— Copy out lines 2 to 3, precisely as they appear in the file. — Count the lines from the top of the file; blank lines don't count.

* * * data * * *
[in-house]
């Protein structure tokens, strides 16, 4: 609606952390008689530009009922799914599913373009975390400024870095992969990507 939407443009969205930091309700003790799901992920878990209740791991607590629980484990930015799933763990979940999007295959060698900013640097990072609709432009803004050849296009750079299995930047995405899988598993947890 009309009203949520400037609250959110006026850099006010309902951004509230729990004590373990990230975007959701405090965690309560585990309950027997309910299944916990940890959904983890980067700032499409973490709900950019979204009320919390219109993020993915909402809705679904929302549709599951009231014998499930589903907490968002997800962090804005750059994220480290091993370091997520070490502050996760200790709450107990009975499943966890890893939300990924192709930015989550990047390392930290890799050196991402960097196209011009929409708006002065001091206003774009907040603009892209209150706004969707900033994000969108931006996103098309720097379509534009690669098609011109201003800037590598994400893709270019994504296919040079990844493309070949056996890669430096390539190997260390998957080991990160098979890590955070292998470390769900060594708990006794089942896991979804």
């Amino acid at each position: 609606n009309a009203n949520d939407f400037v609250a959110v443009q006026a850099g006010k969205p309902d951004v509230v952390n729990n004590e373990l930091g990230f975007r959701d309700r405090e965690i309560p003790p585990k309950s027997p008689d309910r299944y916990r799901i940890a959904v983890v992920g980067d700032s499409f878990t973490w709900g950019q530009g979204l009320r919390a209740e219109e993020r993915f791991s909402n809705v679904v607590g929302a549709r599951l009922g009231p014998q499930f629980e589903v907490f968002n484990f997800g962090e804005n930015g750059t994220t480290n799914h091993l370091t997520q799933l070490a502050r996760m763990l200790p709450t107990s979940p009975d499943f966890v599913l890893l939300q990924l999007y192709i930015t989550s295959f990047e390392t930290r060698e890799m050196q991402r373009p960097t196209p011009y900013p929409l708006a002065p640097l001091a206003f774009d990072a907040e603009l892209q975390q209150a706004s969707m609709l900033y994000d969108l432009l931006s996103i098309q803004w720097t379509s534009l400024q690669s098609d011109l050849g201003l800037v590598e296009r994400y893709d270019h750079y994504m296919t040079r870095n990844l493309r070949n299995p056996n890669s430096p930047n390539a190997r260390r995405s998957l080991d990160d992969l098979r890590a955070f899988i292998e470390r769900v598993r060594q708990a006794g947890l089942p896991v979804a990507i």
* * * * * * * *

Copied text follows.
């Protein structure tokens, strides 16, 4: 609606952390008689530009009922799914599913373009975390400024870095992969990507 939407443009969205930091309700003790799901992920878990209740791991607590629980484990930015799933763990979940999007295959060698900013640097990072609709432009803004050849296009750079299995930047995405899988598993947890 009309009203949520400037609250959110006026850099006010309902951004509230729990004590373990990230975007959701405090965690309560585990309950027997309910299944916990940890959904983890980067700032499409973490709900950019979204009320919390219109993020993915909402809705679904929302549709599951009231014998499930589903907490968002997800962090804005750059994220480290091993370091997520070490502050996760200790709450107990009975499943966890890893939300990924192709930015989550990047390392930290890799050196991402960097196209011009929409708006002065001091206003774009907040603009892209209150706004969707900033994000969108931006996103098309720097379509534009690669098609011109201003800037590598994400893709270019994504296919040079990844493309070949056996890669430096390539190997260390998957080991990160098979890590955070292998470390769900060594708990006794089942896991979804």
């Amino acid at each position: 609606n009309a009203n949520d939407f400037v609250a959110v443009q006026a850099g006010k969205p309902d951004v509230v952390n729990n004590e373990l930091g990230f975007r959701d309700r405090e965690i309560p003790p585990k309950s027997p008689d309910r299944y916990r799901i940890a959904v983890v992920g980067d700032s499409f878990t973490w709900g950019q530009g979204l009320r919390a209740e219109e993020r993915f791991s909402n809705v679904v607590g929302a549709r599951l009922g009231p014998q499930f629980e589903v907490f968002n484990f997800g962090e804005n930015g750059t994220t480290n799914h091993l370091t997520q799933l070490a502050r996760m763990l200790p709450t107990s979940p009975d499943f966890v599913l890893l939300q990924l999007y192709i930015t989550s295959f990047e390392t930290r060698e890799m050196q991402r373009p960097t196209p011009y900013p929409l708006a002065p640097l001091a206003f774009d990072a907040e603009l892209q975390q209150a706004s969707m609709l900033y994000d969108l432009l931006s996103i098309q803004w720097t379509s534009l400024q690669s098609d011109l050849g201003l800037v590598e296009r994400y893709d270019h750079y994504m296919t040079r870095n990844l493309r070949n299995p056996n890669s430096p930047n390539a190997r260390r995405s998957l080991d990160d992969l098979r890590a955070f899988i292998e470390r769900v598993r060594q708990a006794g947890l089942p896991v979804a990507i």